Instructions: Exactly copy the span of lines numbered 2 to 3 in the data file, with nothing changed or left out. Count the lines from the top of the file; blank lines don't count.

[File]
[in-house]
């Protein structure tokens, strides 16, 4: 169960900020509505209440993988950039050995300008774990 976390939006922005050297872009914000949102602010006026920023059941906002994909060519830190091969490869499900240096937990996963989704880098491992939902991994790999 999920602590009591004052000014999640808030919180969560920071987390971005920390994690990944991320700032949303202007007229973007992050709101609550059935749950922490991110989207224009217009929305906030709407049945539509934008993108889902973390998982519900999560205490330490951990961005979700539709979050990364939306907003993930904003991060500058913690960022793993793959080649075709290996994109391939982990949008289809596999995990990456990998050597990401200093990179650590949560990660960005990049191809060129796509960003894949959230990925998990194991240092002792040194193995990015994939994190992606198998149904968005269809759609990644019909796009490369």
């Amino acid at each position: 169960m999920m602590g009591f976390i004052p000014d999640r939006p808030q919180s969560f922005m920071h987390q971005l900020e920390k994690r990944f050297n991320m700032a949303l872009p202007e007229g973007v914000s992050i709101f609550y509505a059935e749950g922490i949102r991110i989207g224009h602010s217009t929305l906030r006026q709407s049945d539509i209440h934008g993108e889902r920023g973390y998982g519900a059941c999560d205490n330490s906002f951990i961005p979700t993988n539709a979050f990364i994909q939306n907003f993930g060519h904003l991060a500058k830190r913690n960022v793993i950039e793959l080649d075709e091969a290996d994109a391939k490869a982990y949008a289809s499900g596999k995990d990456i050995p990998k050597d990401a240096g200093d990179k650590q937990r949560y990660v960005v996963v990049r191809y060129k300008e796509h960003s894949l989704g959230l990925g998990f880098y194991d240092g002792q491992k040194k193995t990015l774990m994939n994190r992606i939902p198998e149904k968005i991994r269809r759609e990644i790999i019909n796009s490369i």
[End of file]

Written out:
């Protein structure tokens, strides 16, 4: 169960900020509505209440993988950039050995300008774990 976390939006922005050297872009914000949102602010006026920023059941906002994909060519830190091969490869499900240096937990996963989704880098491992939902991994790999 999920602590009591004052000014999640808030919180969560920071987390971005920390994690990944991320700032949303202007007229973007992050709101609550059935749950922490991110989207224009217009929305906030709407049945539509934008993108889902973390998982519900999560205490330490951990961005979700539709979050990364939306907003993930904003991060500058913690960022793993793959080649075709290996994109391939982990949008289809596999995990990456990998050597990401200093990179650590949560990660960005990049191809060129796509960003894949959230990925998990194991240092002792040194193995990015994939994190992606198998149904968005269809759609990644019909796009490369």
């Amino acid at each position: 169960m999920m602590g009591f976390i004052p000014d999640r939006p808030q919180s969560f922005m920071h987390q971005l900020e920390k994690r990944f050297n991320m700032a949303l872009p202007e007229g973007v914000s992050i709101f609550y509505a059935e749950g922490i949102r991110i989207g224009h602010s217009t929305l906030r006026q709407s049945d539509i209440h934008g993108e889902r920023g973390y998982g519900a059941c999560d205490n330490s906002f951990i961005p979700t993988n539709a979050f990364i994909q939306n907003f993930g060519h904003l991060a500058k830190r913690n960022v793993i950039e793959l080649d075709e091969a290996d994109a391939k490869a982990y949008a289809s499900g596999k995990d990456i050995p990998k050597d990401a240096g200093d990179k650590q937990r949560y990660v960005v996963v990049r191809y060129k300008e796509h960003s894949l989704g959230l990925g998990f880098y194991d240092g002792q491992k040194k193995t990015l774990m994939n994190r992606i939902p198998e149904k968005i991994r269809r759609e990644i790999i019909n796009s490369i």